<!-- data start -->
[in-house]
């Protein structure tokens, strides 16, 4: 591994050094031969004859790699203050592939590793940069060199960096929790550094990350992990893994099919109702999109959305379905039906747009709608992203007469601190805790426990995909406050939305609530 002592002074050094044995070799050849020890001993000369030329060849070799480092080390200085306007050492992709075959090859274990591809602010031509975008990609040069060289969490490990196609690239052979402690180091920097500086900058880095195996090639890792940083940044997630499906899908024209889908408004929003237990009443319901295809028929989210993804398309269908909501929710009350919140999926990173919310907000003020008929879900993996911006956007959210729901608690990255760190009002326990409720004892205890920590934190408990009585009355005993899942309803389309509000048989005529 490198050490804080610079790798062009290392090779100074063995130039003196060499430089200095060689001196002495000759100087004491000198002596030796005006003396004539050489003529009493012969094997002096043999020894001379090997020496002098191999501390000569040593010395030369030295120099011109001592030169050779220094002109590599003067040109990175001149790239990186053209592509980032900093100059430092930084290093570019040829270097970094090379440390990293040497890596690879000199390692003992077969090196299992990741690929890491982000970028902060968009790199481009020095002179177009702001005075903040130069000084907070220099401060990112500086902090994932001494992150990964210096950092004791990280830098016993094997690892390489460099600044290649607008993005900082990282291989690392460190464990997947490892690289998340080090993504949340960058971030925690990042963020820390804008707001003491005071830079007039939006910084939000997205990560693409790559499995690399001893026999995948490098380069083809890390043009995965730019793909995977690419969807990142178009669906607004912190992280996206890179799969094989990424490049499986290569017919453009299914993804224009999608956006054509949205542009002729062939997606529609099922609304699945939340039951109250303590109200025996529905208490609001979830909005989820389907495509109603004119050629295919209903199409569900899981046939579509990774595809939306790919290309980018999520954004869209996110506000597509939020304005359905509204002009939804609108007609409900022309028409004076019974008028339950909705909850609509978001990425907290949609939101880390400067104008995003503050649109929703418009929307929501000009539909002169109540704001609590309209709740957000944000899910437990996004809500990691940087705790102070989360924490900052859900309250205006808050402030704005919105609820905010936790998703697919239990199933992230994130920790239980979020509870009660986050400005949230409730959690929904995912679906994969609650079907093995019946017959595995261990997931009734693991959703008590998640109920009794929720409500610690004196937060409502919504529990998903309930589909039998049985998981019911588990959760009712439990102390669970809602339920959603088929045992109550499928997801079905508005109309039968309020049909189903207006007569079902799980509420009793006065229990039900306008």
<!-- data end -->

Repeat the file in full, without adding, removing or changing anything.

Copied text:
[in-house]
């Protein structure tokens, strides 16, 4: 591994050094031969004859790699203050592939590793940069060199960096929790550094990350992990893994099919109702999109959305379905039906747009709608992203007469601190805790426990995909406050939305609530 002592002074050094044995070799050849020890001993000369030329060849070799480092080390200085306007050492992709075959090859274990591809602010031509975008990609040069060289969490490990196609690239052979402690180091920097500086900058880095195996090639890792940083940044997630499906899908024209889908408004929003237990009443319901295809028929989210993804398309269908909501929710009350919140999926990173919310907000003020008929879900993996911006956007959210729901608690990255760190009002326990409720004892205890920590934190408990009585009355005993899942309803389309509000048989005529 490198050490804080610079790798062009290392090779100074063995130039003196060499430089200095060689001196002495000759100087004491000198002596030796005006003396004539050489003529009493012969094997002096043999020894001379090997020496002098191999501390000569040593010395030369030295120099011109001592030169050779220094002109590599003067040109990175001149790239990186053209592509980032900093100059430092930084290093570019040829270097970094090379440390990293040497890596690879000199390692003992077969090196299992990741690929890491982000970028902060968009790199481009020095002179177009702001005075903040130069000084907070220099401060990112500086902090994932001494992150990964210096950092004791990280830098016993094997690892390489460099600044290649607008993005900082990282291989690392460190464990997947490892690289998340080090993504949340960058971030925690990042963020820390804008707001003491005071830079007039939006910084939000997205990560693409790559499995690399001893026999995948490098380069083809890390043009995965730019793909995977690419969807990142178009669906607004912190992280996206890179799969094989990424490049499986290569017919453009299914993804224009999608956006054509949205542009002729062939997606529609099922609304699945939340039951109250303590109200025996529905208490609001979830909005989820389907495509109603004119050629295919209903199409569900899981046939579509990774595809939306790919290309980018999520954004869209996110506000597509939020304005359905509204002009939804609108007609409900022309028409004076019974008028339950909705909850609509978001990425907290949609939101880390400067104008995003503050649109929703418009929307929501000009539909002169109540704001609590309209709740957000944000899910437990996004809500990691940087705790102070989360924490900052859900309250205006808050402030704005919105609820905010936790998703697919239990199933992230994130920790239980979020509870009660986050400005949230409730959690929904995912679906994969609650079907093995019946017959595995261990997931009734693991959703008590998640109920009794929720409500610690004196937060409502919504529990998903309930589909039998049985998981019911588990959760009712439990102390669970809602339920959603088929045992109550499928997801079905508005109309039968309020049909189903207006007569079902799980509420009793006065229990039900306008």